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Eye Injuries
Eye Injuries
Eye Injuries
Eye Injuries
 

Eye Injuries at Home

You might think that the family home is a fairly unthreatening setting. And responses to a recent public survey commissioned by the American Academy of Ophthalmology show that people generally agree.

• Less than half of survey respondents mentioned the home. - The yard and/or garage are the most common site of serious eye injury.
• Only 35 percent of those surveyed always wear protective eyewear when doing home repair or projects.

However, medical statistics tell a different story: nearly half of all eye injuries each year occur in and around the home, and home-based injuries are increasing each year.

This alarming trend is why the American Academy of Ophthalmology and the American Society of Ocular Trauma now recommend that every household have at least one pair of ANSI-approved protective eyewear for use during projects and activities that may present risk of injury. (ANSI-approved protective eyewear is manufactured to meet the American National Standards Institute eye protection standard.)


Eye Injury Risks in the House
  • Using hazardous products and chemicals such as oven cleaner and bleach for cleaning and other chores (accidents involving common household products cause 125,000 eye injuries each year).
  • Cooking foods can that can splatter hot grease or oil.
  • Opening champagne bottles during a celebration.
  • Drilling or hammering screws or nails into walls or hard surfaces like brick or cement; the screws or nails can become projectiles, or fragments can come off the surface.
  • Using hot objects such as curling irons around the face; inadvertent contact with the user�s eyes can cause serious injury.
  • Loose rugs and railings or other hazards that could cause falls or slips.

Injury Risks in the Yard
  • Mowing the lawn.
  • Using a power trimmer or edger.
  • Clipping hedges and bushes.

Eye Injury Risks in the Garage or Workshop:
  • Using tools (power or hand).
  • Working with solvents or other chemicals.
  • Any task that can produce fragments, dust particles or other eye irritants.
  • Securing equipment or loads with bungee cords.

For all of these activities, it is important to remember that bystanders also face significant risk and should take precautions against eye injuries too. This is particularly important for children who watch their parents perform routine chores in and around the home. Bystanders should wear eye protection too or leave the area where the chore is being done.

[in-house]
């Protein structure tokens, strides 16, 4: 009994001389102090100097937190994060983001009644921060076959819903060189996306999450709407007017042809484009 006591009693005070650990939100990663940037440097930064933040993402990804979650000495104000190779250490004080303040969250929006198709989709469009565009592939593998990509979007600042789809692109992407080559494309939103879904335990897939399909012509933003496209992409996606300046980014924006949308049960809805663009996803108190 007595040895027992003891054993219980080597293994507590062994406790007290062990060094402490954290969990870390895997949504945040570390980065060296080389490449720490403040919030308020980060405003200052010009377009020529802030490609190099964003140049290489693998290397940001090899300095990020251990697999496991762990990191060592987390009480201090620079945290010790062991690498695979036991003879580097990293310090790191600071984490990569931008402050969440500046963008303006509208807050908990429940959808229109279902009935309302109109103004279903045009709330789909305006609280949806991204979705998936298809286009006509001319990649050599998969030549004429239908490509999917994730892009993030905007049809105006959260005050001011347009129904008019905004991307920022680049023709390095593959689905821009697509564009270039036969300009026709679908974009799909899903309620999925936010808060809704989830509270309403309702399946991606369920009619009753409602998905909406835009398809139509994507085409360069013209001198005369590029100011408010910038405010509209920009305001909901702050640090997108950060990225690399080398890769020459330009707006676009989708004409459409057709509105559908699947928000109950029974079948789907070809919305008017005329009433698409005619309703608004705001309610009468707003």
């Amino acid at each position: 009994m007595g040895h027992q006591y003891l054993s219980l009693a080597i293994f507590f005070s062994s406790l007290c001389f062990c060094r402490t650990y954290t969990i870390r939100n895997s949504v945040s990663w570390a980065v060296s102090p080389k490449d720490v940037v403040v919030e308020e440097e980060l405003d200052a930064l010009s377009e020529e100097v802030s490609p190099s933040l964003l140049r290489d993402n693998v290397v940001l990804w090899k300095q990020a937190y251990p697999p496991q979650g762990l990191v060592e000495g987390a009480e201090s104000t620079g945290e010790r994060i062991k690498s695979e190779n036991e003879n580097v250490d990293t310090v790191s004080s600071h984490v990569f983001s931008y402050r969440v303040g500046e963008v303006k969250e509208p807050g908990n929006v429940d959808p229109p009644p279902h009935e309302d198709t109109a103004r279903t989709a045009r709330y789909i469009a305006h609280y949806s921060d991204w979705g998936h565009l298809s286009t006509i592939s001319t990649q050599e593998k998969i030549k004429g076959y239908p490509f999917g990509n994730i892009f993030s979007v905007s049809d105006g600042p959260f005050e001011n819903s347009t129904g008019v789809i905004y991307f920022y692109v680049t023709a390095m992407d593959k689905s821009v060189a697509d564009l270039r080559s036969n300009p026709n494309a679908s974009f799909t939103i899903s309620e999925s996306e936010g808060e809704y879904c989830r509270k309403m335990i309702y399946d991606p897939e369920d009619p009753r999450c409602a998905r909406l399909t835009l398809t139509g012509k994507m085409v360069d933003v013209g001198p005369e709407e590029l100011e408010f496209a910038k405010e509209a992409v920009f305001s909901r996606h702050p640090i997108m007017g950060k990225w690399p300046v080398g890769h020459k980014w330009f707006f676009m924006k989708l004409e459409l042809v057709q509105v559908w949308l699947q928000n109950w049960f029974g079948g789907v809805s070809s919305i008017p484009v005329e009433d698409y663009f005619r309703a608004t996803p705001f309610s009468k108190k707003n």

Preventing Eye Injuries at Home
Wearing protective eyewear will prevent 90 percent of eye injuries, so make sure that your home has at least one approved pair and that you and your family members wear the eyewear when risks come into play.

There will still be occasions when accidents and injuries happen. Consider taking some of these safety steps around the home to diminish the risks even more:
  • Read the labels of chemicals and cleaners carefully, and don't mix products.
  • Secure rugs and railings.
  • Cushion sharp corners and edges of furnishings and home fixtures if you have children or the elderly in your house.
  • Check the lawn or the outdoor area where you will be working for debris that can become a projectile.
  • Keep your tools in good condition; damaged tools should be repaired or replaced.
  • Make sure that all spray nozzles are directed away from you.
  • Use grease shields on frying pans to protect from splattering.
 
 
Learn How to Recognize an Eye Injury
Because eye injuries can cause serious vision loss, it is important to be able to recognize an injury and appropriately respond to it. DO NOT attempt to treat a serious eye injury yourself.

If you notice any of these signs in yourself or someone else, get medical help right away.
  • The person has obvious pain or trouble seeing.
  • The person has a cut or torn eyelid.
  • One eye does not move as well as the other.
  • One eye sticks out compared to the other.
  • The eye has an unusual pupil size or shape.
  • There is blood in the clear part of the eye.
  • The person has something in the eye or under the eyelid that can't be easily removed.
 
 
 
 
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